“We work hard to ensure maximum freshness across our entire supply chain, including in store, where we train ‘fresh specialists’ to monitor our produce to ensure it meets our high quality standards throughout the day.”
The importance of produce is apparent in the Goose Creek location. Though retailers would not comment on its exact size, the produce department is the first thing you see once you enter the store. You’re at first welcomed by an array of tropical fruits including avocados, mangos, kiwi, and papaya all paired enticingly next to Medjool dates and flavored dates in coconut and almond varieties. Choose from mini watermelons and honeydew melons. There’s a mix of vibrantly colored packaged produce, including mini sweet peppers, bell peppers, jalapeño peppers, and asparagus as well as bulk produce, including green peppers and zucchini.
Shoppers dig through boxes of Navel oranges, Blood oranges, Mandarins, and grapefruits placed alongside Asian pears and plums. The landscape of oranges entices customers to try something they might not normally buy. Bulk packages of garlic, as well as ginger and heirloom fingerling potatoes, fill in a side panel of a display case loaded with packaged onions.
Signage brings attention to featured growers that read: “we are committed to sourcing our fresh fruits and vegetables from suppliers located as close as possible to our stores.” Organic fruit and vegetable signage is easy to discern with huge labels framing the prices. Additionally, the store employs “Quality Assurance Specialists” at each regional distribution center to check produce before it’s marked for delivery, according to the website. In the store, “fresh specialists” check the produce hourly, sorting out anything that’s not fresh and high quality.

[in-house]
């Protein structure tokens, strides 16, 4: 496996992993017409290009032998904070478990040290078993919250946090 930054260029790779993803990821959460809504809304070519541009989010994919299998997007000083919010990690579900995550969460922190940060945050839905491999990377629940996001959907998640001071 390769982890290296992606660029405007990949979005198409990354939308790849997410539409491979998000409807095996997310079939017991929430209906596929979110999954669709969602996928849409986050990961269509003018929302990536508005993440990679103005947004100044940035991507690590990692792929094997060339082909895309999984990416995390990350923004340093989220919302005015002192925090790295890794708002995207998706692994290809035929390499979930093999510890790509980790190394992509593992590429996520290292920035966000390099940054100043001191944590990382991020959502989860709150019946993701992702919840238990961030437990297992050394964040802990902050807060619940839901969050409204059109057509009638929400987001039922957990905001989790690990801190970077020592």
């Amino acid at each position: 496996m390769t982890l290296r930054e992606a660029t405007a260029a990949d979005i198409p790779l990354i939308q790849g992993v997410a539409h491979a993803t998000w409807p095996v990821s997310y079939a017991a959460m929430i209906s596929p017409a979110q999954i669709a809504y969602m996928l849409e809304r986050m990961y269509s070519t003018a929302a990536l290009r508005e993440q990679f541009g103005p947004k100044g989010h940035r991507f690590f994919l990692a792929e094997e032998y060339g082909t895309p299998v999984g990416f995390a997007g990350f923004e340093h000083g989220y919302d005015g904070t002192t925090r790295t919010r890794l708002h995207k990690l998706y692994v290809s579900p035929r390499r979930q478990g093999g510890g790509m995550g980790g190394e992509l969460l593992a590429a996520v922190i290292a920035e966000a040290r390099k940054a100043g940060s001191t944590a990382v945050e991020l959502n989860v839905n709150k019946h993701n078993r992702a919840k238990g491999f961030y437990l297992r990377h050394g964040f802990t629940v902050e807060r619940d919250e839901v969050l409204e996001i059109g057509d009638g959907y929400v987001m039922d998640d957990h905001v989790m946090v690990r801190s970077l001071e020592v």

Shoppers are drawn to Lidl’s low prices, according to Harwood, and produce is no exception. “Our produce section is also an example of our commitment to offering the highest quality products at the lowest possible prices. On top of our sharp everyday pricing, we also will run a variety of exciting promotions that gives customers an opportunity for even greater savings. A good example would be our ‘25 percent off all organic produce’ deal, which starts on Thursday and runs one week.”
In the Goose Creek location, bright orange colored signage mark sales on items such as papayas, zucchini and mixed bell peppers. It’s easy to know immediately the price of every item in the produce section, thanks to clear signage throughout the store.
This new European store model, similar to Aldi, seems to be gaining traction in the United States where the chain continues to open stores. It plans to open 60 more in the coming years. The produce section, with its minimalist feel, displays many products packaged in the original cardboard boxes. This seems to appeal to consumers seeking fresh, vibrant produce at low prices.